To my right, massive waves crash against the rocky southern coastline of the Dominican Republic, the mist crystallizing a giant cone of cotton candy faster than I can consume it. To my left, thousands of music fans absorb Chromeo’s bassy synth-funk, booming from speakers that tower next to a yellow-and-black striped lighthouse. I’m at the second Isle of Light festival, which takes place annually on a small peninsula in Santo Domingo, and also features a zip line, gourmet food stands, and glowing pyramids, but none of the quicksand mud, crushing crowds, overflowing porta-potties, or just general stinky-ness of some of the more unwieldy festivals that have been overtaking our Instagram feeds as of late—and probably will continue to do so through the fall.
While it’s still getting off the ground, Isle of Light’s intention, of course, is to grow, and promoter Phil Hoelting is hoping to expand the festival into a tour of its own that will eventually hit other Caribbean islands as well. “Another big part of doing this event is to showcase what the country has to offer and to give artists a different sort of touring experience from the typical fly-in-fly-out schedule,” Hoelting says. “Some ideas we've thrown around include going to Las Terrenas or Punta Cana beach or coordinating a trip out to Samaná to see the humpback whales breach. We also intend to open a venue and to bring artists down to perform at smaller events in the city throughout the year.”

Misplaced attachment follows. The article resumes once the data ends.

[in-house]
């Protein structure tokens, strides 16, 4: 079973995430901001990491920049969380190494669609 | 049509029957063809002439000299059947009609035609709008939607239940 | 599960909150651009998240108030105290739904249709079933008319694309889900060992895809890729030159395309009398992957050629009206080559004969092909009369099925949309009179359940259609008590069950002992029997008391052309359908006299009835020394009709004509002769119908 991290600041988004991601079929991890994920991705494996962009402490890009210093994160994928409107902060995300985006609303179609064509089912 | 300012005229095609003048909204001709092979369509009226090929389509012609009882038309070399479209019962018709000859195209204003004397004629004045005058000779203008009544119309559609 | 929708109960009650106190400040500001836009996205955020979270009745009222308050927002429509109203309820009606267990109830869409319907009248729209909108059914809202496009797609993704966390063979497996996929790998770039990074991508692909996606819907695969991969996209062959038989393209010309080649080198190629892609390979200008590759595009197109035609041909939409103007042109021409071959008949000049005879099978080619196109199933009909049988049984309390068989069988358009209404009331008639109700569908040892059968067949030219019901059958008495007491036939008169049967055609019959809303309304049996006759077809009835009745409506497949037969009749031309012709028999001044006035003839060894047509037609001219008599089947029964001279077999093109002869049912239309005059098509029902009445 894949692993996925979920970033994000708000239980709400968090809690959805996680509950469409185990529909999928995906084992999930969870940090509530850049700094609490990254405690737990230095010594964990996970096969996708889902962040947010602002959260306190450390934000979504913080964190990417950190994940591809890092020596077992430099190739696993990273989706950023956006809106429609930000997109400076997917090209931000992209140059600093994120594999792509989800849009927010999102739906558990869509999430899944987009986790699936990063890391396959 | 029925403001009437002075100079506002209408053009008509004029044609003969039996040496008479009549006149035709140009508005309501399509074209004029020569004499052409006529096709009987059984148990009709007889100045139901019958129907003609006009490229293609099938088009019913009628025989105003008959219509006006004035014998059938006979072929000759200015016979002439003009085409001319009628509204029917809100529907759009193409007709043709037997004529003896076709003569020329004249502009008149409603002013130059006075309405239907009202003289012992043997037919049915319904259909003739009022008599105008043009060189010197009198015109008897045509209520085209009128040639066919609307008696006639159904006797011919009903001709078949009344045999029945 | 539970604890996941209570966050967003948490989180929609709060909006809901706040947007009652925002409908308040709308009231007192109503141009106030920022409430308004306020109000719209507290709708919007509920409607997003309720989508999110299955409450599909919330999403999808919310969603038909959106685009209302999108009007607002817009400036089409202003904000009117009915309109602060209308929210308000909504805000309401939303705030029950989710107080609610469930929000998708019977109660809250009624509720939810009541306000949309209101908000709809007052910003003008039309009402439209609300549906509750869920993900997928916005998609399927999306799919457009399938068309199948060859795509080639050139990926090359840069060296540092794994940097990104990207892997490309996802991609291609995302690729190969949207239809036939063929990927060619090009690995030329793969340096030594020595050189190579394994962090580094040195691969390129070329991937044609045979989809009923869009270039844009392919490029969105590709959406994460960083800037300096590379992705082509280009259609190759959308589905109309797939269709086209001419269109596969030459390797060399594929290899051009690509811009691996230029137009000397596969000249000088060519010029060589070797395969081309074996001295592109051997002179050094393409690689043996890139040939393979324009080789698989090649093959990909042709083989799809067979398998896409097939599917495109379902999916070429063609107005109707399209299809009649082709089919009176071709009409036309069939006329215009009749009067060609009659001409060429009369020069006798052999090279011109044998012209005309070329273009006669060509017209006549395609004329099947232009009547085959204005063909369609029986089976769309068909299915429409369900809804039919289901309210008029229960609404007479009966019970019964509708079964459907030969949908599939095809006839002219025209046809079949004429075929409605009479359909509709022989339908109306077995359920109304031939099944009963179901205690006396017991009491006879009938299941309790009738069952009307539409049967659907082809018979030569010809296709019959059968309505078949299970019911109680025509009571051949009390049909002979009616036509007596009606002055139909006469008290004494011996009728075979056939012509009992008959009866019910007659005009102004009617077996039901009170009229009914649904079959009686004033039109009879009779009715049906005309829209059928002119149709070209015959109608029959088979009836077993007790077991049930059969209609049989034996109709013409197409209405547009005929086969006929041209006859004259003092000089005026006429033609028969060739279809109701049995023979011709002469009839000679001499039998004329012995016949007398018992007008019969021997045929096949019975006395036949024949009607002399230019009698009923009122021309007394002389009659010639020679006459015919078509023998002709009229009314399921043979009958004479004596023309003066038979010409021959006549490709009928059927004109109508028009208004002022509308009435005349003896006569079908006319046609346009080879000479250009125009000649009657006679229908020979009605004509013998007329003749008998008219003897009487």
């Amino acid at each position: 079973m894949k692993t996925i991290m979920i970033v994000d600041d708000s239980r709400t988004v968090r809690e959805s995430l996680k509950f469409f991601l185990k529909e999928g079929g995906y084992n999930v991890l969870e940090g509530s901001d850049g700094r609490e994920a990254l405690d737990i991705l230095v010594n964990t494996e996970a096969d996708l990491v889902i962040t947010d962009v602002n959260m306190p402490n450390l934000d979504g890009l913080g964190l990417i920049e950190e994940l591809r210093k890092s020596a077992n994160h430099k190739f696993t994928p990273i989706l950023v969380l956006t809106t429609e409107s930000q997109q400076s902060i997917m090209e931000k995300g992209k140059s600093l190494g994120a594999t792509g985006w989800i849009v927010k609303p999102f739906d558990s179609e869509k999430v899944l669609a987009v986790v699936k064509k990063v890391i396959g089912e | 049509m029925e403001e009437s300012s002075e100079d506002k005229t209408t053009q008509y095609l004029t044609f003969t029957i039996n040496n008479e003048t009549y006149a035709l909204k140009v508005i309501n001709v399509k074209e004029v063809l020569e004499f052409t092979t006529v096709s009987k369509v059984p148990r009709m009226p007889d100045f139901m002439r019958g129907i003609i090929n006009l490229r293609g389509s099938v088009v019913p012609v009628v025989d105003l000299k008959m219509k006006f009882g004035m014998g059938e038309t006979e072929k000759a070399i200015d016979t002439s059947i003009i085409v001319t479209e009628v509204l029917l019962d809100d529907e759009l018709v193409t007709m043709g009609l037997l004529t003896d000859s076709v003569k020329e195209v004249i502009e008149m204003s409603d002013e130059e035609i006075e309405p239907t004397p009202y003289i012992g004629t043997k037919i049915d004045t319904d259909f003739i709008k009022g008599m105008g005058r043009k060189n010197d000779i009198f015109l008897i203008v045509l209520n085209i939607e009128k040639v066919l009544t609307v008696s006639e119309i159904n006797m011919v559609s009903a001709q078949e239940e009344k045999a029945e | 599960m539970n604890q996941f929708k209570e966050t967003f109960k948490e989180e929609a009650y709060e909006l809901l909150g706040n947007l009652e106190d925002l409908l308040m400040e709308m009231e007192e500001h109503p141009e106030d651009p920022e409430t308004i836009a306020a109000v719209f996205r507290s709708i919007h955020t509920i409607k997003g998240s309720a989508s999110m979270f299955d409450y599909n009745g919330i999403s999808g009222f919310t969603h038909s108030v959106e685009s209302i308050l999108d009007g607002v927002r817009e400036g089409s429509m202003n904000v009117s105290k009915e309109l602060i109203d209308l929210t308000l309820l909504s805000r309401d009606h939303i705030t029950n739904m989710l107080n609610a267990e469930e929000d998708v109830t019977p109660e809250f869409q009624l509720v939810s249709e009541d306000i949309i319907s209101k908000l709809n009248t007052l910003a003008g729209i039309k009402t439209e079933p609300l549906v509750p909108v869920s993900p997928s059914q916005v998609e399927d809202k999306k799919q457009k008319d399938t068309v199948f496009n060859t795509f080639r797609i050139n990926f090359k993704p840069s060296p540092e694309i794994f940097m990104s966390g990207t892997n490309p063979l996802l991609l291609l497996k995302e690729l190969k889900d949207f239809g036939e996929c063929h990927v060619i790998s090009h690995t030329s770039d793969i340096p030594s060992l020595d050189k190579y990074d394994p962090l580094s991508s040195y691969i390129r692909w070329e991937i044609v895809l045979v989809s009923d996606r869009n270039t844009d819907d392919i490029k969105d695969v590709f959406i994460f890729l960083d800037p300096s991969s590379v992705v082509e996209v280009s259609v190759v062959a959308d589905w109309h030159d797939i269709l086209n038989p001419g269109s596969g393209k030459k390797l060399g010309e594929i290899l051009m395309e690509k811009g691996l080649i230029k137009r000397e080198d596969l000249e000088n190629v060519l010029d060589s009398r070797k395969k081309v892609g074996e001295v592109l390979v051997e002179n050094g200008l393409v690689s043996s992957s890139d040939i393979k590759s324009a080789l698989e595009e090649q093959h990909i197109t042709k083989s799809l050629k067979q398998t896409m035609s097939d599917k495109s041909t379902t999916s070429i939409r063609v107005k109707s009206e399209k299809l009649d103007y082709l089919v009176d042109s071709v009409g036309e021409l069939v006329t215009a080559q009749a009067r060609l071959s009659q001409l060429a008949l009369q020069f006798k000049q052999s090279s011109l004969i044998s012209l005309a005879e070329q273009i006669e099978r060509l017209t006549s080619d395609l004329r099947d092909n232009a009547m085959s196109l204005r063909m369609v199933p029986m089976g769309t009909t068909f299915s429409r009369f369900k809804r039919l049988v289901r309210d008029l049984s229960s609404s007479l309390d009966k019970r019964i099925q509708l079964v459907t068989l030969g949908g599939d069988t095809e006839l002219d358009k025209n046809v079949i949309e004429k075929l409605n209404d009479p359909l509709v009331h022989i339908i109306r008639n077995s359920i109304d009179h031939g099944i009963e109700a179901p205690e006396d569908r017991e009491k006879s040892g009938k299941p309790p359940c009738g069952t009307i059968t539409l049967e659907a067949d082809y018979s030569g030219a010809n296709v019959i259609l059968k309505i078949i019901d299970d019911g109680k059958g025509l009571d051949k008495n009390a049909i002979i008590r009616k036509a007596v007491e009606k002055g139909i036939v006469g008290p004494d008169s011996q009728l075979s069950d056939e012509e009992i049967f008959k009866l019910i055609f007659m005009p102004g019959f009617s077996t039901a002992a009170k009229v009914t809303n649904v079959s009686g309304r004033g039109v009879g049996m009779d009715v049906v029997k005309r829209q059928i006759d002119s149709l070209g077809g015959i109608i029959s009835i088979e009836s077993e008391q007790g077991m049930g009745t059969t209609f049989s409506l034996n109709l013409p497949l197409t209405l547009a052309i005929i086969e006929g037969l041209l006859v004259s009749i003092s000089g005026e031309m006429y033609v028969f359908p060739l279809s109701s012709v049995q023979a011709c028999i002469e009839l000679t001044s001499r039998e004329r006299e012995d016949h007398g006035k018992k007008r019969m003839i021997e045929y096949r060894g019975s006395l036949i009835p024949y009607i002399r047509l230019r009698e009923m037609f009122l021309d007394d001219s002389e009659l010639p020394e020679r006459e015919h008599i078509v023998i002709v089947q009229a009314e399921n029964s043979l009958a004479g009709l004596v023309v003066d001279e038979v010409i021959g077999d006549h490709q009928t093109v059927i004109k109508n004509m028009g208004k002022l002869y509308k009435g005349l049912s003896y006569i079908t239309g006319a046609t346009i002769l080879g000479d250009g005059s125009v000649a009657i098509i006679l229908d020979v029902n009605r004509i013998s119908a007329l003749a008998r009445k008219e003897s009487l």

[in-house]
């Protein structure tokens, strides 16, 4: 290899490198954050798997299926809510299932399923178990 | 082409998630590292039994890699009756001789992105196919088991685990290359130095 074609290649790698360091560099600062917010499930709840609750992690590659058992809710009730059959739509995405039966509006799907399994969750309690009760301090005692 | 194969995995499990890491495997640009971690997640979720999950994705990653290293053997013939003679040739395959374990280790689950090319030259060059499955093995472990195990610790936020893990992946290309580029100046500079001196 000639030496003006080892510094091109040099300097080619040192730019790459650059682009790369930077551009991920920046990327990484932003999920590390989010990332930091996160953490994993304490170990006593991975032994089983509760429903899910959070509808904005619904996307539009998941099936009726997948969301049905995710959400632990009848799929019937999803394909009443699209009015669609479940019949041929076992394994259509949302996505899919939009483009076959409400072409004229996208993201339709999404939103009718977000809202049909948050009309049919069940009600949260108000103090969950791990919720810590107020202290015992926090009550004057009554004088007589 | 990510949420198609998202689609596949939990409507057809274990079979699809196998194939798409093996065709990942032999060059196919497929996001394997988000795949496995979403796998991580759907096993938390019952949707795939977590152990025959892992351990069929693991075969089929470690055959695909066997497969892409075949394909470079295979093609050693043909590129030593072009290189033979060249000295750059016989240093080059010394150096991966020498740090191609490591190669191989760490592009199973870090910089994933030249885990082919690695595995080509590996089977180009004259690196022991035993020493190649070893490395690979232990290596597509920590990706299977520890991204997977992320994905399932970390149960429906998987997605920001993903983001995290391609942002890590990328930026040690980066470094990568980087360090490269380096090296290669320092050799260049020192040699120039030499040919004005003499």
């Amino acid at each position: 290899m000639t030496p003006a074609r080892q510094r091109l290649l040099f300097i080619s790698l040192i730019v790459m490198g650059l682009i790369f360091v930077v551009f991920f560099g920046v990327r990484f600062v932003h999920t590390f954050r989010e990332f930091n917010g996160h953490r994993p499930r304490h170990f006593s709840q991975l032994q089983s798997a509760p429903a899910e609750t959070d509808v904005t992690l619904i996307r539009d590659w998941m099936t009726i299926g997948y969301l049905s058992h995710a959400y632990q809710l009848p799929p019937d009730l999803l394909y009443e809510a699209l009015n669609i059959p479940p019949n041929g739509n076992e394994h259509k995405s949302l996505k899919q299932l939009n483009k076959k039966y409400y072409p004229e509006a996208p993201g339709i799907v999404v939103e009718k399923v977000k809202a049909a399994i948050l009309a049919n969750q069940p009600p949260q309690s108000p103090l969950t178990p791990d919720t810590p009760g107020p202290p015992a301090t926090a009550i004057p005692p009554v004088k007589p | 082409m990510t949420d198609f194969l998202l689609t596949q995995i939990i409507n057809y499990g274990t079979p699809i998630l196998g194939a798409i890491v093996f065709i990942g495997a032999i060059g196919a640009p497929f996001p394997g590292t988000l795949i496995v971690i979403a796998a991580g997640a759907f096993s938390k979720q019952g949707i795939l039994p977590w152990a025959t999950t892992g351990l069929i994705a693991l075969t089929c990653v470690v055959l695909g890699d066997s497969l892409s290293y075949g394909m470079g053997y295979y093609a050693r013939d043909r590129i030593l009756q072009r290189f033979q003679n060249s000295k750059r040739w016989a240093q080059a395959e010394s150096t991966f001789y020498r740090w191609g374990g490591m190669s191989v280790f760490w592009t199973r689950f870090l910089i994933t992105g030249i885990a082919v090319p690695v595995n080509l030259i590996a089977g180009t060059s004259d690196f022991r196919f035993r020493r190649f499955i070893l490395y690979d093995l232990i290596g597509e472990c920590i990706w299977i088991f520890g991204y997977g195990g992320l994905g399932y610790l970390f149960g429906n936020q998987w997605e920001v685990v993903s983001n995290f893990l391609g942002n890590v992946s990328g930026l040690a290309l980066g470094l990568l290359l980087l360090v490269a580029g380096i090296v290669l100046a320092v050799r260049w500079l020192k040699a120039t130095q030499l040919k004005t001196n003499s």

For DR music fans, the festival is a chance to see bands like Chromeo (plus Run the Jewels, WhoMadeWho, and others), who might normally fly over the island in between dates in North and South America. Likewise, for the bands, it’s a way to reach an appreciative new audience. And for the adventurous international festival-goer, it’s an opportunity to see big bands in a more intimate setting, to meet likeminded fans from another country (think: new pen-pals or apartment swappers!), and to learn about the country’s culture.
And Isle of Light is not alone. New festivals are popping up in regions that until recently have been underrepresented on the touring schedules of international acts. Lagos, Nigeria, hosted its second Gidi Culture Festival April 4, featuring some of the continent’s biggest artists like M.I. and Awilo, and hopes to export the fest into foreign markets by 2018. Coming up are at least three fests in Croatia—For (June 23-25), Hideout (June 28-July 2), and Soundwave (August 6-10)—which all boast popular international acts and beachy vibes. Closing out the season is the increasingly popular Iceland Airwaves (November 4-8), which technically has been going for as long as Coachella has—since 1999, to be exact—in the depths of a Scandinavian winter no less, but who needs sunlight when you’ve got the northern lights, steamy waters of the Blue Lagoon, and Björk to keep you warm?